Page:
It’s a dangerous, deadly drug and it’s all ready in communities near you.
Busts for fentanyl and heavily-cut, large amounts of cocaine have all ready taken place in Yellowknife and Iqaluit.
Believe it: the idea of it being the problem of others in communities far, far away is beginning to crumble into a dusty powder of wishful thinking not unlike the deadly pills taking lives in so many towns and cities across Canada.
And if things keep progressing the way they have been, it’s only a matter of time before it becomes the Kivalliq’s problem too.
While a large amount of the deadly drug is coming to our country from China, our own Health Canada – in its seemingly never-ending efforts to take granny statesmanship to levels never before seen in this country – helped create the demand for fentanyl by declaring war on all opioid use to the point where prescriptions (some locales allow the pharmacist to write them) were necessary even for the long available over-the-counter concoction of acetaminophen with codeine phosphate.
In effect, by chasing its dream – and it is nothing but a dream – of a perfect society where no one takes any type of illegal substance, Health Canada has done more harm than good in its efforts to remove a significant portion of lower-end codeine ‘products’ from the street that were not the cause of the problems to begin with.
And as Health Canada promoted the illusion it was doing so much to turn the tide in the opioid battle, it was, in reality, unwittingly increasing demand for another drug to take their place and opening the door for fentanyl… and the death toll continues to mount!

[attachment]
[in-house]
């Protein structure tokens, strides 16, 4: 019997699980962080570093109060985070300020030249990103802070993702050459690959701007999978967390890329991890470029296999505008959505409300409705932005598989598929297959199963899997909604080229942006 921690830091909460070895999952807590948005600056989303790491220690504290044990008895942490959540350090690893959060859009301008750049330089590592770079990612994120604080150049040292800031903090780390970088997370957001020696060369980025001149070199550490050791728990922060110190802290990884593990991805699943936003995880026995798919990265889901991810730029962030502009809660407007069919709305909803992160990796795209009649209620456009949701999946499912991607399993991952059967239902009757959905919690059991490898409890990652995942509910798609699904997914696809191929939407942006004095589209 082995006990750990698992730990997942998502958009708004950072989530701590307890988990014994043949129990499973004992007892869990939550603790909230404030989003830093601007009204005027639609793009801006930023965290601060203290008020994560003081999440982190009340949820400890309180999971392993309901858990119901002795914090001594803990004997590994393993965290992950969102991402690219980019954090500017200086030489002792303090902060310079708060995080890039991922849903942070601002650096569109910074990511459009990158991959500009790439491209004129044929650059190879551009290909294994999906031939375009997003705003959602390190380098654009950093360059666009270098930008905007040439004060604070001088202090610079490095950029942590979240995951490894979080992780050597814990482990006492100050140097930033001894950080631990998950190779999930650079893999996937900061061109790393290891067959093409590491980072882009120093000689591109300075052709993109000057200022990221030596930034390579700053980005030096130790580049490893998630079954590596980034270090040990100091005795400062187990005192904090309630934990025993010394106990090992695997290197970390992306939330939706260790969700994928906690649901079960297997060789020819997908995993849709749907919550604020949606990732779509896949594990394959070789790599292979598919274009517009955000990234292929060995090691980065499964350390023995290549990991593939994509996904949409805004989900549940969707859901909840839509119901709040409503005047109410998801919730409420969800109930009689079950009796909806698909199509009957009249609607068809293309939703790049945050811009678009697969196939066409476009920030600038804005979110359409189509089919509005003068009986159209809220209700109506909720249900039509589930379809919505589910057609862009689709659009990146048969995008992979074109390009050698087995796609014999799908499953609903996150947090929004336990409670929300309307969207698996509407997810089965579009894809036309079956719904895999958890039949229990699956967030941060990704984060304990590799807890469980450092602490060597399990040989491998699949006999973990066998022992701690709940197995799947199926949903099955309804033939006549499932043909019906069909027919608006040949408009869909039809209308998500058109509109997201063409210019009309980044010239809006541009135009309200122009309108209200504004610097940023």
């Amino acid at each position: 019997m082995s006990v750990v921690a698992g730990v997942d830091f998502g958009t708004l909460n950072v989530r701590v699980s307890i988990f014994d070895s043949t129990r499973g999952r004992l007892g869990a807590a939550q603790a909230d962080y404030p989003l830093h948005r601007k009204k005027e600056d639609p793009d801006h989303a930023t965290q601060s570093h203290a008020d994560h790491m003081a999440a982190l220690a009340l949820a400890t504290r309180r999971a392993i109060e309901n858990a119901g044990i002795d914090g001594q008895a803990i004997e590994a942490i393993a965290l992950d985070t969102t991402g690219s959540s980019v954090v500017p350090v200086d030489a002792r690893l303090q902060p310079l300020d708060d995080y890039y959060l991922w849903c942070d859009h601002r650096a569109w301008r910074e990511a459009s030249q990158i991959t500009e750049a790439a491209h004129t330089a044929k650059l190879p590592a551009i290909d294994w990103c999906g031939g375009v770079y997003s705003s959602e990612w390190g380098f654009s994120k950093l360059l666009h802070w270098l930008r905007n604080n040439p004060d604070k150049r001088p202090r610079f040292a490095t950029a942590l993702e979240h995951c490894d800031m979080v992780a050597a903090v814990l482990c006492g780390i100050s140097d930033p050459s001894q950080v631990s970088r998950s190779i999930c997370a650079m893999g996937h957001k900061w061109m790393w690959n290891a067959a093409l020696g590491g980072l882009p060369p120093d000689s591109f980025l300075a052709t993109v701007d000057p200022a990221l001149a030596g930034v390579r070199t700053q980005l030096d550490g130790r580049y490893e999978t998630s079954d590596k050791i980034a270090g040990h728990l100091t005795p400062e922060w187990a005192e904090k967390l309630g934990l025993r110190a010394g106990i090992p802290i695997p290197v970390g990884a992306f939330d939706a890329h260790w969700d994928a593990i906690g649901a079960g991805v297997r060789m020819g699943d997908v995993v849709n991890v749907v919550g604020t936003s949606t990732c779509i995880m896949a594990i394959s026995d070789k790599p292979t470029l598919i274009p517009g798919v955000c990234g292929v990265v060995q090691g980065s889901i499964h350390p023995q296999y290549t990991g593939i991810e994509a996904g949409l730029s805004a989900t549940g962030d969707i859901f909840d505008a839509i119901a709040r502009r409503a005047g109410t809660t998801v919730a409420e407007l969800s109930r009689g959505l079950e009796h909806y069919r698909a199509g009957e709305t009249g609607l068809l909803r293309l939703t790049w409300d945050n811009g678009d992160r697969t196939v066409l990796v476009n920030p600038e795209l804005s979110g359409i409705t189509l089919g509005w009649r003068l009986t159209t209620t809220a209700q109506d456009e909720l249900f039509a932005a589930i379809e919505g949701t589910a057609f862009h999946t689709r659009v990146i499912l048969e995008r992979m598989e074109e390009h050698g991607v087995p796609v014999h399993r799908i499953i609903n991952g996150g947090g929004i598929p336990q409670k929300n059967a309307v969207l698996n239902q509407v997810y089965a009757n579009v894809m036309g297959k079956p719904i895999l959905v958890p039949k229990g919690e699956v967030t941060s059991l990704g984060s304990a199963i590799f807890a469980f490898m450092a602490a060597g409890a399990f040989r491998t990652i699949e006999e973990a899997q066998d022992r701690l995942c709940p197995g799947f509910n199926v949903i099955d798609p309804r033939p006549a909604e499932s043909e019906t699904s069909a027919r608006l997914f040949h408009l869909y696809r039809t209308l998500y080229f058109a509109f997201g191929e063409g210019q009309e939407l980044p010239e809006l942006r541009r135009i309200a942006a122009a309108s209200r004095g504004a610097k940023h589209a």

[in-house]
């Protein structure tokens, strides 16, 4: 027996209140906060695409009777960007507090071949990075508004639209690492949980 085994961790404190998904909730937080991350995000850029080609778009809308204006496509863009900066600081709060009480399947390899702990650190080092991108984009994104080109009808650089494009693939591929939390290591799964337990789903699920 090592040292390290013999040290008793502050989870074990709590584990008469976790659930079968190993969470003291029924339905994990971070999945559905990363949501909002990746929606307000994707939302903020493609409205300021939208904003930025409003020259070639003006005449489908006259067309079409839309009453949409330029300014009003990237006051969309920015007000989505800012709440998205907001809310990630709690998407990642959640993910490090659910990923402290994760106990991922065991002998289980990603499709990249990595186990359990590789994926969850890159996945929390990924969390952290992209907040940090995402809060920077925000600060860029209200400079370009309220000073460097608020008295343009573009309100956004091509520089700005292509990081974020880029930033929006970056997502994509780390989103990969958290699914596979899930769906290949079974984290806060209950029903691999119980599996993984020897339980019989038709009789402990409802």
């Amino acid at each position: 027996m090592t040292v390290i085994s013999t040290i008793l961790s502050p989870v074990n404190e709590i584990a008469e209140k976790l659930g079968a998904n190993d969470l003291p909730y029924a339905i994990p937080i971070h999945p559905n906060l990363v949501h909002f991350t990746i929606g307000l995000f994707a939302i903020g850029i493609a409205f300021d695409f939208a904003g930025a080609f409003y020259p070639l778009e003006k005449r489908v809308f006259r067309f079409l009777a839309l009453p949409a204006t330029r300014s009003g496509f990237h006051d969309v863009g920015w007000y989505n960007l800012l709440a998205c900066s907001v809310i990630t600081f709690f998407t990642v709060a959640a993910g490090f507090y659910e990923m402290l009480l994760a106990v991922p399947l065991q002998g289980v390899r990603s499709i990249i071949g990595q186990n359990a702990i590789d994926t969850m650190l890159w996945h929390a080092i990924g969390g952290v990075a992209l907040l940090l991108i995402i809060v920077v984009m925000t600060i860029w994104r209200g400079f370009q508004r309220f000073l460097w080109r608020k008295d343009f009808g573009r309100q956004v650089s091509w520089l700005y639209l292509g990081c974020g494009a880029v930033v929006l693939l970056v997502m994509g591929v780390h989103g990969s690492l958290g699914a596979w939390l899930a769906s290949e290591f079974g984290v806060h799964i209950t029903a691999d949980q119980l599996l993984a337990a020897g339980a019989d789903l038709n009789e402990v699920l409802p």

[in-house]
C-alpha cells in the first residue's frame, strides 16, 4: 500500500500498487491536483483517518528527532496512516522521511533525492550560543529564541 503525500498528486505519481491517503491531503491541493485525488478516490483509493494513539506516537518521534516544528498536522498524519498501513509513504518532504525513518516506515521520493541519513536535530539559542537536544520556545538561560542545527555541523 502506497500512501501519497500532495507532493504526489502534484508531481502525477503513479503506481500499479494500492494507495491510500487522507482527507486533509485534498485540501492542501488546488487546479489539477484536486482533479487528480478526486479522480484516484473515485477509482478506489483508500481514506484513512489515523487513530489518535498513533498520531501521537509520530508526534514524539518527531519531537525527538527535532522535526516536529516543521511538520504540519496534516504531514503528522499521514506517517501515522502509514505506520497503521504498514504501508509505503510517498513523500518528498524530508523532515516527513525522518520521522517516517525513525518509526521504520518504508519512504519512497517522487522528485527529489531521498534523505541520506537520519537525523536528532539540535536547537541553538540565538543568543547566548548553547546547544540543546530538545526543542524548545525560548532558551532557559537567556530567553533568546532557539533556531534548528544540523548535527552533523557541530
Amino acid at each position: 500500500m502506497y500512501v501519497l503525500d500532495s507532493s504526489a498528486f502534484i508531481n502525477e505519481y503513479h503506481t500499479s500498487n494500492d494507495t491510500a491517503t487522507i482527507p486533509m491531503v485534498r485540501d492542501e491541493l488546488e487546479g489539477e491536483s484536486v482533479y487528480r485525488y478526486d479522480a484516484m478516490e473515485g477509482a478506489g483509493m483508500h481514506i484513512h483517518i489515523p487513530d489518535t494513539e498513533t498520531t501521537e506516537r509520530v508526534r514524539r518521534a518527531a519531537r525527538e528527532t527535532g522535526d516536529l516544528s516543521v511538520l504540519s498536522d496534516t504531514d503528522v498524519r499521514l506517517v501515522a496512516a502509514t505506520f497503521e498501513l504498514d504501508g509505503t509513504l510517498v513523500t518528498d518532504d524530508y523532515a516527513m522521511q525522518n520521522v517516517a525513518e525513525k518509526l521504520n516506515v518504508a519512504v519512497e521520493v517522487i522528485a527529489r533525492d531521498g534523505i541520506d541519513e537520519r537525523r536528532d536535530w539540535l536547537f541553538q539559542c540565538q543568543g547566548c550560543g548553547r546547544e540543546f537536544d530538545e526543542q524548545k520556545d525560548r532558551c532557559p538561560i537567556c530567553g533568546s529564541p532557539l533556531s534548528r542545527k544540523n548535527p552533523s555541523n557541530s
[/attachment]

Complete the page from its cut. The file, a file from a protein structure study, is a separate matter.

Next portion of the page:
Although skewing the numbers to show a positive affect for useless initiatives is nothing new for government agencies, having government sermons passed on uncontested by the media – if the public’s distaste for the subject matter is in vogue – certainly is.
The Government of Nunavut (GN) recently crowed that the new tobacco tax it levied this past year has paid immediate dividends, as sales of tobacco products are down across the territory.
Most media outlets passed on the sermon practically verbatim, with no one bothering to ask pesky questions such as what methodology the GN is using to eliminate the notion that an increased number of Nunavummiut were simply ordering their tobacco products online and having them shipped via Canada Post.
Heck, no one even bothered to check the GN’s math in claiming that despite rapidly decreasing numbers of people purchasing tobacco products in Nunavut, the GN still managed to rake-in an extra $3 million in revenue because of the tax.
It never ceases to amaze me how in vogue misleading the public has become with governments. And, despite the rise and fall of governments and politicians at every level – including, yes, the election of Donald Trump as president of the United States and the actions of a certain former mayor of Toronto – no one seems to look to restore truth, honesty, openness and accountability as the cornerstones to good governance.
And the public continues to allow the wheels of deception to spin merrily along.
Reducing opioid and tobacco use may be noble initiatives, but their luster fades rapidly when surrounded with so much, dare I say it, fake news.
I’ve written it before and I’ll continue to write it until the day comes when my fingers can no longer grip the pen or tap the keys – if they’ve become so comfortable with misleading the public with information they initiate, how much truth do they tell when it’s a topic they’re not keen to discuss?
It is no wonder the public’s faith in government and the media are at an all-time low. But, then again, if the public keeps buying it, why would they stop dishing it?
And around and around we shall continue to go!